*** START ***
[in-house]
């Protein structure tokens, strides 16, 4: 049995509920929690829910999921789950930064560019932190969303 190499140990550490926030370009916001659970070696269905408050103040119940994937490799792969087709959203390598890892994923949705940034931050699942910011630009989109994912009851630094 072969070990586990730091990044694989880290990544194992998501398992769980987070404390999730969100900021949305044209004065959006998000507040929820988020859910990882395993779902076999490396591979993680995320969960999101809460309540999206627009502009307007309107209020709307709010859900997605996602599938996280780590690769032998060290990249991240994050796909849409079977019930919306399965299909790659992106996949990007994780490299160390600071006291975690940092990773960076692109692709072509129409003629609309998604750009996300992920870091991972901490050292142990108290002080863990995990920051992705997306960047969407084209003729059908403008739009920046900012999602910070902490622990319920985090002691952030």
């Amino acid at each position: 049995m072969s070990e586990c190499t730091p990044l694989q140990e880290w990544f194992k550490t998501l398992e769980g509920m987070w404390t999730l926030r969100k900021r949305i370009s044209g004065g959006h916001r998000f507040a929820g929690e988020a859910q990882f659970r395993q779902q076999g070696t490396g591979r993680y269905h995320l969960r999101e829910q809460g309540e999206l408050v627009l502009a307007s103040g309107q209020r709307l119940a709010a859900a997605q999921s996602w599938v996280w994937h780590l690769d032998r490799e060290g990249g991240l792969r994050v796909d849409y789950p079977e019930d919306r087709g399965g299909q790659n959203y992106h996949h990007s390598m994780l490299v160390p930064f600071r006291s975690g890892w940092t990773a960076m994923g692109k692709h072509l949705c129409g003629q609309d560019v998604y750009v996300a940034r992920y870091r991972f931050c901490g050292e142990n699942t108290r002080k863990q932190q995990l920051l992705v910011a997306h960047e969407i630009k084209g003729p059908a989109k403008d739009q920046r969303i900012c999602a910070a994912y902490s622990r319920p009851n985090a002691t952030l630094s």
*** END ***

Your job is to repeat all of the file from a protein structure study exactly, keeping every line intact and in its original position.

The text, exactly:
[in-house]
């Protein structure tokens, strides 16, 4: 049995509920929690829910999921789950930064560019932190969303 190499140990550490926030370009916001659970070696269905408050103040119940994937490799792969087709959203390598890892994923949705940034931050699942910011630009989109994912009851630094 072969070990586990730091990044694989880290990544194992998501398992769980987070404390999730969100900021949305044209004065959006998000507040929820988020859910990882395993779902076999490396591979993680995320969960999101809460309540999206627009502009307007309107209020709307709010859900997605996602599938996280780590690769032998060290990249991240994050796909849409079977019930919306399965299909790659992106996949990007994780490299160390600071006291975690940092990773960076692109692709072509129409003629609309998604750009996300992920870091991972901490050292142990108290002080863990995990920051992705997306960047969407084209003729059908403008739009920046900012999602910070902490622990319920985090002691952030």
């Amino acid at each position: 049995m072969s070990e586990c190499t730091p990044l694989q140990e880290w990544f194992k550490t998501l398992e769980g509920m987070w404390t999730l926030r969100k900021r949305i370009s044209g004065g959006h916001r998000f507040a929820g929690e988020a859910q990882f659970r395993q779902q076999g070696t490396g591979r993680y269905h995320l969960r999101e829910q809460g309540e999206l408050v627009l502009a307007s103040g309107q209020r709307l119940a709010a859900a997605q999921s996602w599938v996280w994937h780590l690769d032998r490799e060290g990249g991240l792969r994050v796909d849409y789950p079977e019930d919306r087709g399965g299909q790659n959203y992106h996949h990007s390598m994780l490299v160390p930064f600071r006291s975690g890892w940092t990773a960076m994923g692109k692709h072509l949705c129409g003629q609309d560019v998604y750009v996300a940034r992920y870091r991972f931050c901490g050292e142990n699942t108290r002080k863990q932190q995990l920051l992705v910011a997306h960047e969407i630009k084209g003729p059908a989109k403008d739009q920046r969303i900012c999602a910070a994912y902490s622990r319920p009851n985090a002691t952030l630094s």